From millworker to miracle worker: Brother André to become saint

Sister Blanche Cadotte of All Hallows Church in Moosup and Father Damian Tomiczek, the church's pastor, with a painting of André Bessette.
Sister Blanche Cadotte of All Hallows Church in Moosup and Father Damian Tomiczek, the church's pastor, with a painting of André Bessette. Tim Martin/The Day Buy Photo

Plainfield - In 1863, Alfred Bessette was far from home and working long shifts in factories, aggravating his already poor health.

At 18 years old, the impoverished and illiterate young man had moved from outside Montreal, Quebec, to the village of Moosup to find work.

For four years he toiled in various mills, including the American Woolen Co. on Route 14, on farms and in factories in neighboring Danielson and Putnam, and in other hard jobs in Rhode Island and Massachusetts, before returning home to be nursed back to health by his grandmother.

He would return to eastern Connecticut decades later, this time as Brother André, a member of the Congregation of Holy Cross, to visit his brothers, a sister and their families.

Throngs of people waited for him. They wanted a touch and a prayer from the "Miracle Man of Mount Royal." In 1937 millions attended his funeral services in Montreal.

This October, hundreds of thousands will honor Brother André at a celebration in Montreal's Olympic Stadium after Pope Benedict XVI officially declares him the 11th Canadian saint.

"It's amazing to think that we have a saint among us, one who lived right here, who has relatives here," said Sister Blanche Cadotte of the Daughters of the Holy Spirit, now serving at All Hallows parish in Moosup.

"People still have a great devotion to him, still pray to him. As far as this parish, it's on a daily basis," Cadotte said. "How fortunate we are to have a saint of our own time and to have had generations have known him, have contacted him and have benefited from his prayers or his intercession."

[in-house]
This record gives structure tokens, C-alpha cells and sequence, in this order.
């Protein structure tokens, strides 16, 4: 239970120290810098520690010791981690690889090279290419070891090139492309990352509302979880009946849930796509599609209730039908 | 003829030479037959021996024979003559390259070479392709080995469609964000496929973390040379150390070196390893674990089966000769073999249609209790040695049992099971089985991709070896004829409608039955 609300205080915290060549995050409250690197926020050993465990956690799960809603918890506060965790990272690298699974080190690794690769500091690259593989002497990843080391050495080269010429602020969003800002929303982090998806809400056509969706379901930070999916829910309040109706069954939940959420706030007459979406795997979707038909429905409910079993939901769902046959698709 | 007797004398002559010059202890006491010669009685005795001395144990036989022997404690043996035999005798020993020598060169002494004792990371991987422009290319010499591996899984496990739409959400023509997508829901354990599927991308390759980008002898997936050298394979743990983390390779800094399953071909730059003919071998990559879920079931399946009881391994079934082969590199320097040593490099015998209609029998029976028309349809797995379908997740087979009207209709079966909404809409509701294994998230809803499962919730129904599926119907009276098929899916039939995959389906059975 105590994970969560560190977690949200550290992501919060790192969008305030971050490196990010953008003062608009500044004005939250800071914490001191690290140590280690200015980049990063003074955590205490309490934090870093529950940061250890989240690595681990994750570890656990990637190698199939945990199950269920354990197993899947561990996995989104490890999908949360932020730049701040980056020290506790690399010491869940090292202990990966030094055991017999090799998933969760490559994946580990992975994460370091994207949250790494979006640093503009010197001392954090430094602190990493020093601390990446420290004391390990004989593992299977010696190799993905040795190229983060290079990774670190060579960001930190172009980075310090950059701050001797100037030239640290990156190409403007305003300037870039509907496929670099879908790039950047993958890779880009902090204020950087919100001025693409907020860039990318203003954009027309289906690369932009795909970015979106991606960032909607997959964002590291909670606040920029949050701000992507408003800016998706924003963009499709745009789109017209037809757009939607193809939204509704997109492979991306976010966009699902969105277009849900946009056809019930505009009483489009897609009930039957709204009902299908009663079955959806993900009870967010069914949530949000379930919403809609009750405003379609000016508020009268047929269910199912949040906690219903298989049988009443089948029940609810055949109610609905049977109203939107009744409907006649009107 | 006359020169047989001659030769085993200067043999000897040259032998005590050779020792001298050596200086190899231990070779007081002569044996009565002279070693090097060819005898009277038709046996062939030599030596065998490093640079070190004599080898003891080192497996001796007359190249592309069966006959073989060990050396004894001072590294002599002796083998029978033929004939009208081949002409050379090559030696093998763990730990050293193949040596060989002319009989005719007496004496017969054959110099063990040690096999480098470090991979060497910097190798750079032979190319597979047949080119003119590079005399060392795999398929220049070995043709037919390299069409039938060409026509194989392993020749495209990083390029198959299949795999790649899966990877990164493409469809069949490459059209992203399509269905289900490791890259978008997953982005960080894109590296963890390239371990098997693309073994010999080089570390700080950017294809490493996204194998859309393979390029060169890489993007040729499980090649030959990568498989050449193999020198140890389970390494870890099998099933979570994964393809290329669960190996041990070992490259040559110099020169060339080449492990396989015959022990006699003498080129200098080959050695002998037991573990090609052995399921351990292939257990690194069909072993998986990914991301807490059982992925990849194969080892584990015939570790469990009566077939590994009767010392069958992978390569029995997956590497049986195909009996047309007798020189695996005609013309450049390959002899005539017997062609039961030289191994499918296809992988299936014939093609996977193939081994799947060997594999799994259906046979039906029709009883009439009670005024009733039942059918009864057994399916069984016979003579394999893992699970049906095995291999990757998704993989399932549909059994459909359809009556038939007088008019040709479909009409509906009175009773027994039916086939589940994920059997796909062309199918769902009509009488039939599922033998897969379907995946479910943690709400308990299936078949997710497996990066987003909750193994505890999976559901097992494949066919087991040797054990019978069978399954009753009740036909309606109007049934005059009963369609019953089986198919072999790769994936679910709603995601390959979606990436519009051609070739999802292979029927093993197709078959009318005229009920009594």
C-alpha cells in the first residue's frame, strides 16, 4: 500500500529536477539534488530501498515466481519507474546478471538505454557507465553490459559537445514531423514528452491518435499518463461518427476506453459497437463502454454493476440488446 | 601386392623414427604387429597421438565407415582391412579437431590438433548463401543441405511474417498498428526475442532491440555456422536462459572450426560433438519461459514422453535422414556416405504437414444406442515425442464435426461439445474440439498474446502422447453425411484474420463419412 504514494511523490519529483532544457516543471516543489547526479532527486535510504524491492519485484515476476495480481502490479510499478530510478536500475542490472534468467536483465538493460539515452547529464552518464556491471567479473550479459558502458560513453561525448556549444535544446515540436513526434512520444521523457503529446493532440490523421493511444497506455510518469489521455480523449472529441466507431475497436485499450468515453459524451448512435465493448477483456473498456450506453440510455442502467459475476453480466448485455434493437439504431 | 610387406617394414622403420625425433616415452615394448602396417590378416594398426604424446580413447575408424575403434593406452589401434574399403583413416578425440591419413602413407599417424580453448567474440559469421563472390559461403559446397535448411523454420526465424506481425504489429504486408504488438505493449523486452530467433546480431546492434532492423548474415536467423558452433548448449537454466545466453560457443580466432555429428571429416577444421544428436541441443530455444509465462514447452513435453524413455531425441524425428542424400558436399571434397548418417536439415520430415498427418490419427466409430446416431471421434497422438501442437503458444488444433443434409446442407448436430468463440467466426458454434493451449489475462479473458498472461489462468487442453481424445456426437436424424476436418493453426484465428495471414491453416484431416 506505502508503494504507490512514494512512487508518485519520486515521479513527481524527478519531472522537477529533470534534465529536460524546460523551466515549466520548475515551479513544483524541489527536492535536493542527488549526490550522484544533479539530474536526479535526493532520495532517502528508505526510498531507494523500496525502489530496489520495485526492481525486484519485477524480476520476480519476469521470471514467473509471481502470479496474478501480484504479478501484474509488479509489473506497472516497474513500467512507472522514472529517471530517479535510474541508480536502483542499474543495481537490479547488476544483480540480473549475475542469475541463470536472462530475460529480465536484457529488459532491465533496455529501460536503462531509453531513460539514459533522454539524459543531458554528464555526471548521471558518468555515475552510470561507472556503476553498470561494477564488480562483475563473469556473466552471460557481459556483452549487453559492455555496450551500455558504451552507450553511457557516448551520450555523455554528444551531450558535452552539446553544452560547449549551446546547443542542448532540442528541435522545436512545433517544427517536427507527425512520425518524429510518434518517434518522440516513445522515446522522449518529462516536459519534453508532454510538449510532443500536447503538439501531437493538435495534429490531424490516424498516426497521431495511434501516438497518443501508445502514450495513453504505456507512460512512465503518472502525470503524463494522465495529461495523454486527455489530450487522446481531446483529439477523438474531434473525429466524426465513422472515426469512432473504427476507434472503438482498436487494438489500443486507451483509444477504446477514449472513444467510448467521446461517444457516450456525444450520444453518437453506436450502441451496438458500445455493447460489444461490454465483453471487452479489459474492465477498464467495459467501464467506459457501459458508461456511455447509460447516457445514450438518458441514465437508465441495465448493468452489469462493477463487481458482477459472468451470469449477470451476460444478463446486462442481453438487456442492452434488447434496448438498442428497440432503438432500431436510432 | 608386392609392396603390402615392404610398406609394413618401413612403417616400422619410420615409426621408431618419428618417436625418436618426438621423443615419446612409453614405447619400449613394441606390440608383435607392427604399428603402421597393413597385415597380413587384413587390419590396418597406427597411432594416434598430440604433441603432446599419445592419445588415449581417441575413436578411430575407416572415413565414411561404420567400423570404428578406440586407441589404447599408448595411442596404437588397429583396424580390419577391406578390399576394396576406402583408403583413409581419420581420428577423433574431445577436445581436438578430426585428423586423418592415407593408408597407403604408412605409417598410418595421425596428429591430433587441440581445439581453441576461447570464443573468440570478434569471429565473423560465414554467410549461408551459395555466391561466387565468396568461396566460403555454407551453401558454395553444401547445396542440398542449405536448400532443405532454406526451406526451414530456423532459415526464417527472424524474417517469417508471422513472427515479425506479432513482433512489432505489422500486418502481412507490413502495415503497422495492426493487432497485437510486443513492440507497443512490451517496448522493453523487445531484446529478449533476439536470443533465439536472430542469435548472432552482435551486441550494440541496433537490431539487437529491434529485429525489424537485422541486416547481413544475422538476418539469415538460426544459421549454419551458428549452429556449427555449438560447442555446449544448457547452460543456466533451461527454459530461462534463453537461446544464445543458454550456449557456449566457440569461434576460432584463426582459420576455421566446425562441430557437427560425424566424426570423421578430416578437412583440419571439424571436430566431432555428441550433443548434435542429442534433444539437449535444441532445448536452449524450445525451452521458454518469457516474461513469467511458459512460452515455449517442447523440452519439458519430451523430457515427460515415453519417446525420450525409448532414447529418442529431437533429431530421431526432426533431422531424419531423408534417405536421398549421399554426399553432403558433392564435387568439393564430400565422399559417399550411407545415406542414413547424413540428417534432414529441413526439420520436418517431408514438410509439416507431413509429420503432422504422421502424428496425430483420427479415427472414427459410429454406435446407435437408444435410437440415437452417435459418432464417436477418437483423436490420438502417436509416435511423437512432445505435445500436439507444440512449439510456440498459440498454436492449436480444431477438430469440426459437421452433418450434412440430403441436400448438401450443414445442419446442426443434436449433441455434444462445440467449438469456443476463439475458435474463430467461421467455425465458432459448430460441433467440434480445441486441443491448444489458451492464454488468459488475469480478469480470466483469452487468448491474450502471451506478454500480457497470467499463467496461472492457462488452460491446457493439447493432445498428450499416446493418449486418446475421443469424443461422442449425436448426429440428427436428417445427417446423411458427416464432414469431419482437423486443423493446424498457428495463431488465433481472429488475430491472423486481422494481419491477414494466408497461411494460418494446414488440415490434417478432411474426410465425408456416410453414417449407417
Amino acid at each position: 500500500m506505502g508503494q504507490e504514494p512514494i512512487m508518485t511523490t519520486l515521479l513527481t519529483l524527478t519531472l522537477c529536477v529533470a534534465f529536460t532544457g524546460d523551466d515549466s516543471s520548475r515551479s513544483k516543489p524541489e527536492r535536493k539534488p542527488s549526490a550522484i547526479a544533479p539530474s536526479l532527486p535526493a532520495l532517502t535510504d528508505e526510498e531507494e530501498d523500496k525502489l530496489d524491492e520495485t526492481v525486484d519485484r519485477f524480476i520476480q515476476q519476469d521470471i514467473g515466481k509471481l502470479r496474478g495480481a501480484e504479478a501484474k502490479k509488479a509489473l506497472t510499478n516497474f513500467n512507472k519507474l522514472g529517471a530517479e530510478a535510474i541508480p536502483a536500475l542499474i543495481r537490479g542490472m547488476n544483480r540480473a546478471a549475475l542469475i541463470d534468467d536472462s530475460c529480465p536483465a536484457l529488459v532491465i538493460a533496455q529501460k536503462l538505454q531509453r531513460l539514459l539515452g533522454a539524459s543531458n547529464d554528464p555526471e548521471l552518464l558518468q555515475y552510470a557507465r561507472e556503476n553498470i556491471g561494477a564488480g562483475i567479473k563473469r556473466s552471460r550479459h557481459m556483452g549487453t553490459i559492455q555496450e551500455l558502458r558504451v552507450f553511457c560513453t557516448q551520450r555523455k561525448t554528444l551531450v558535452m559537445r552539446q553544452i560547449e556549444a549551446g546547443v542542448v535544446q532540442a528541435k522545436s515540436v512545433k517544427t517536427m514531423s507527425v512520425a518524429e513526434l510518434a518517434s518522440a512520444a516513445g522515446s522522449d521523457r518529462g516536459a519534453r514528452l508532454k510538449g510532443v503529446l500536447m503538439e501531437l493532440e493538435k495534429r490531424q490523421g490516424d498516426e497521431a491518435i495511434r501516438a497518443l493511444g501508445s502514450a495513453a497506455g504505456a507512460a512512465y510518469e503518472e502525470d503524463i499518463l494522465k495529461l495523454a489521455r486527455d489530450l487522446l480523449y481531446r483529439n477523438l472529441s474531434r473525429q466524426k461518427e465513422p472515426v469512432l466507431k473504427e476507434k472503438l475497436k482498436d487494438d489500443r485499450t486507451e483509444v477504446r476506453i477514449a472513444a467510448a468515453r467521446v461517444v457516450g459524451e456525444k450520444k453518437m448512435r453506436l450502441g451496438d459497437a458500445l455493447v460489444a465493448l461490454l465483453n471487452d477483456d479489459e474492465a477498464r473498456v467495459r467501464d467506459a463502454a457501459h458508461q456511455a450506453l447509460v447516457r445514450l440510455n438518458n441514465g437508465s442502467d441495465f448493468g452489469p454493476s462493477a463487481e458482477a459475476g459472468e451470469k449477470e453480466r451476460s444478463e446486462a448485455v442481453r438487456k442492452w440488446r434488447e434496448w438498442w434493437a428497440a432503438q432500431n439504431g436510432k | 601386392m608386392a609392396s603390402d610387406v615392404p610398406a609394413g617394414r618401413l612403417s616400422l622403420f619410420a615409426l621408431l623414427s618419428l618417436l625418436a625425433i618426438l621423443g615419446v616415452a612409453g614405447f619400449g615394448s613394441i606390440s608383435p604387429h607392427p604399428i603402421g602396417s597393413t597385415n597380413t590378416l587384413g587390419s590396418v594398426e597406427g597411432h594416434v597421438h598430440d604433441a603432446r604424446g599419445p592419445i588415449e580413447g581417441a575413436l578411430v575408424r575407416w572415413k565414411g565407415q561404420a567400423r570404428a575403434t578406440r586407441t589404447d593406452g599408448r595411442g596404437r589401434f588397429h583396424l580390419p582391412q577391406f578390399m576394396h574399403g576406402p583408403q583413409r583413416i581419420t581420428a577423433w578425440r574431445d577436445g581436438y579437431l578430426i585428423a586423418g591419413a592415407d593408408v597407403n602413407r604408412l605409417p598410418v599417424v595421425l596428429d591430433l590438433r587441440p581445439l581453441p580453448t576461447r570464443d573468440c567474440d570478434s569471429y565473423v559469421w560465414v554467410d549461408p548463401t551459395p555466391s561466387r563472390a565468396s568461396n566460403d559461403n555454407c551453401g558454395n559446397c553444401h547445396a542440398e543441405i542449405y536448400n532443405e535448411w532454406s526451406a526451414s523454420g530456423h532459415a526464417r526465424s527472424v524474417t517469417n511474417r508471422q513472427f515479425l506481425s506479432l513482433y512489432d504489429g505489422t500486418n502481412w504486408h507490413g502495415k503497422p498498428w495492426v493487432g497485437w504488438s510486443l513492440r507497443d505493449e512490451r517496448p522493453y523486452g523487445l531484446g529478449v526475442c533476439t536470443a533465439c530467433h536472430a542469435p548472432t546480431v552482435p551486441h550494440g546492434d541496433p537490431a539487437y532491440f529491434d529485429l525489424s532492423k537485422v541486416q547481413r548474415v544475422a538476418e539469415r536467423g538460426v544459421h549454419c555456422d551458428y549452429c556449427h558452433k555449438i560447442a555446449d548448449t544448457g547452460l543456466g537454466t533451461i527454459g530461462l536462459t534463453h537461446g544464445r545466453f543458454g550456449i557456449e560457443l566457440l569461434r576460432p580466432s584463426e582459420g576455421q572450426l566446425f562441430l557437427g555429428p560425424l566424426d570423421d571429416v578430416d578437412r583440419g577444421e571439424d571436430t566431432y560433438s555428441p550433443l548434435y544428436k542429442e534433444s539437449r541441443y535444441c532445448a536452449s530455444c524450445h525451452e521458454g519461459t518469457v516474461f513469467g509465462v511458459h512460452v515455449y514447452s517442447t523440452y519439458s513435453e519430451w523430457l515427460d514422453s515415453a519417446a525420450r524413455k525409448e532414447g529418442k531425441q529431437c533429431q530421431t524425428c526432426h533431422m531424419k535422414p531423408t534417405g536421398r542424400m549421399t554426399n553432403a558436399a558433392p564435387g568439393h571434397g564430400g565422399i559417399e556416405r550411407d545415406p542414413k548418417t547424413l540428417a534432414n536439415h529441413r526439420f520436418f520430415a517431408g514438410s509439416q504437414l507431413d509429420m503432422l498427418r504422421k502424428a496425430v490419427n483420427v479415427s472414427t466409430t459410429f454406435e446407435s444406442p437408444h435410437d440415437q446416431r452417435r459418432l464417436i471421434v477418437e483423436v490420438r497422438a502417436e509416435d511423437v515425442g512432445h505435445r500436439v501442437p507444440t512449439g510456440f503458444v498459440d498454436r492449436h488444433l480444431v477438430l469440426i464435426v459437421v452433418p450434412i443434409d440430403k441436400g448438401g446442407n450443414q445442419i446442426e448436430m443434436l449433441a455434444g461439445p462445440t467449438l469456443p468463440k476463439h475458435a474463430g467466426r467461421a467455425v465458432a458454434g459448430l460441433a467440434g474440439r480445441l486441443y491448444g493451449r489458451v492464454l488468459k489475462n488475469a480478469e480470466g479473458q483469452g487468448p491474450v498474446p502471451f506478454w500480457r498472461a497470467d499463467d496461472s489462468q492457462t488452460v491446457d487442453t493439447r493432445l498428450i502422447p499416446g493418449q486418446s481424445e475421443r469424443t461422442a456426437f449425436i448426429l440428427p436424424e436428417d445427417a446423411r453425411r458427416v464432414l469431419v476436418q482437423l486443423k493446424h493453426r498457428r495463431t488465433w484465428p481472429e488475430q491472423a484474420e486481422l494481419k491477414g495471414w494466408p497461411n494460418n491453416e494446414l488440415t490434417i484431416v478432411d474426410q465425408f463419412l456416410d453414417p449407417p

Comes to work in the mills

Immediately upon his birth in Saint-Grégoire, Quebec, in August 1845, Bessette was baptized for fear he would not survive. He struggled with ailments, primarily stomach problems, until his death at 91 in January 1937.

Bessette and his nine siblings - two others died at an early age - were orphaned in 1855 when their father, a laborer, died in an accident while working in the woods. Their mother died two years later of tuberculosis.

The brothers and sisters were split up among relatives. Alfred went to live with aunt Marie-Rosalie and her husband, Timothée Nadeau, in Saint-Césaire. Devout from an early age, he focused on his prayers, particularly to Mary and Joseph, as his mother had taught him.

Because of the family's poverty and his own ill health, his studies were short-lived. He apprenticed in a bakery and for a cobbler until he and a friend, Napoléon Parent, like thousands of others from French Canada, took a train to New England to work in the mills. Two of his brothers, Claude and Léon, and a sister, Léocadie, would later settle in Sterling and over the border in Rhode Island and raise large families whom Brother André would visit on frequent trips to the region.

Information on Bessette's time in eastern Connecticut is sparse. Biographies concentrate on his life after returning to Quebec and working at the Collège Notre-Dame, a newly established boys school in Montreal.

The pastor of his parish in Saint-Césaire wrote a reference letter to the head of the school, declaring, "I'm sending you a saint," according to "The Life of Brother André: The Miracle Worker of St. Joseph," an autobiography by C. Bernard Ruffin.